SEATTLE — — It’s called the “Blue Whale Challenge” and it allegedly targets teens on social media platforms. At least two families say the game has led to their child’s suicide.
As part of this ‘challenge,’ the teens reach out to game administrators, called “curators”, by using specific hashtags. The “curator” is said to give players daily tasks that range from harmless to horrifying –watching scary movies, cutting themselves and taking pictures of themselves in dangerous situations.
After 50 days of dares, the user is allegedly told to kill themselves. At least two families say the game led to their child's suicide; a 16-year-old Georgia girl and a 15-year-old boy from Texas.
The 15-year-old, Isaiah Gonzalez, was found dead in his bedroom this weekend. Next to his body was the teen's cellphone, streaming his death on social media. The teen's family says Isaiah sent pictures of himself completing the dares to his friends, but they thought it was a joke.
“In this age of likes and followers, kids are a lot more vulnerable to following these challenges because they want to be on that social media cutting edge with their friends and fans and followers,” says Kim Estes of Savvy Parents Safe Kids.
Estes says parents must be watching their kids’ social media platforms. And beyond that, dig deeper. Talk to them about these online challenges and the dangers behind them; get their perspective and understand their feelings.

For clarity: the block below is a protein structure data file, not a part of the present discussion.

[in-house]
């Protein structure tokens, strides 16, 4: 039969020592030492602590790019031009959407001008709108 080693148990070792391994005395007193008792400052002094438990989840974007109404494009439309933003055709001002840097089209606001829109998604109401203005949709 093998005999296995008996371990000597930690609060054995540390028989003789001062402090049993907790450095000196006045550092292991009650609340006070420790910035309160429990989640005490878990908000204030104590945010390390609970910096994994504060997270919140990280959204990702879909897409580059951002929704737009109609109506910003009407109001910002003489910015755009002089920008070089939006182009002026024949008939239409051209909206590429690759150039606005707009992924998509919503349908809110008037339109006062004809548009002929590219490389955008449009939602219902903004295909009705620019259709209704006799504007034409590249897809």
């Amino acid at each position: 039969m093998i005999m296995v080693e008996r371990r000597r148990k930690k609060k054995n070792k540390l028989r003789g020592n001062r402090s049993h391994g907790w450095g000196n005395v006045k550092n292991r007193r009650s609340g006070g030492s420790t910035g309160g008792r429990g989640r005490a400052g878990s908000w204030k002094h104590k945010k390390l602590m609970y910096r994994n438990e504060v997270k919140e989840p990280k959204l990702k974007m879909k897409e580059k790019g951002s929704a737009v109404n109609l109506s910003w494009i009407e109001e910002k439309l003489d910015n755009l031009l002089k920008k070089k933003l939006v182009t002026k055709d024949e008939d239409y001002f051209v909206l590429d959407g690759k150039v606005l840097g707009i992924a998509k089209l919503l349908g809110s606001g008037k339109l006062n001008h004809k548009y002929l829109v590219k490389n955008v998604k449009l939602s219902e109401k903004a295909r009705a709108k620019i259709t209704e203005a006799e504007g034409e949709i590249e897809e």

“You know what? Play dumb. Say, 'Hey, I hear this thing on the news. I know we’re kind of behind in the times. What is this?' And ask them to explain it to you. Don’t go in from the position of you’re doing something bad because that’s going to cause them to really pull back, but ask them to explain it to you,” says Estes.
If you see your child using any of these hashtags, it's a warning sign they could be playing the game. Some social media platforms are also taking a stance. For instance, if you search the hashtag "blue whale challenge" on Instagram, a warning pops up, offering help for people who may harm themselves.
“Any time a social media pillar, which Instagram is, stepping forward and saying, hey, we’re not validating this, we’re concerned, that sends a huge message. I think parents have the best chance by keeping those conversations going and don’t wait for your teen to come to you,” says Estes.
It’s still unclear where this alleged social media challenge originated; various websites say it reportedly started overseas. But Estes says the bottom line is that it’s trending and kids know about it and we need to talk to them about it sooner rather than later.
Savvy Parents Safe Kids offers these seven cyber security tips for kids: http://savvyparentssafekids.com/wp-content/uploads/2011/01/Cyber7-Online.pdf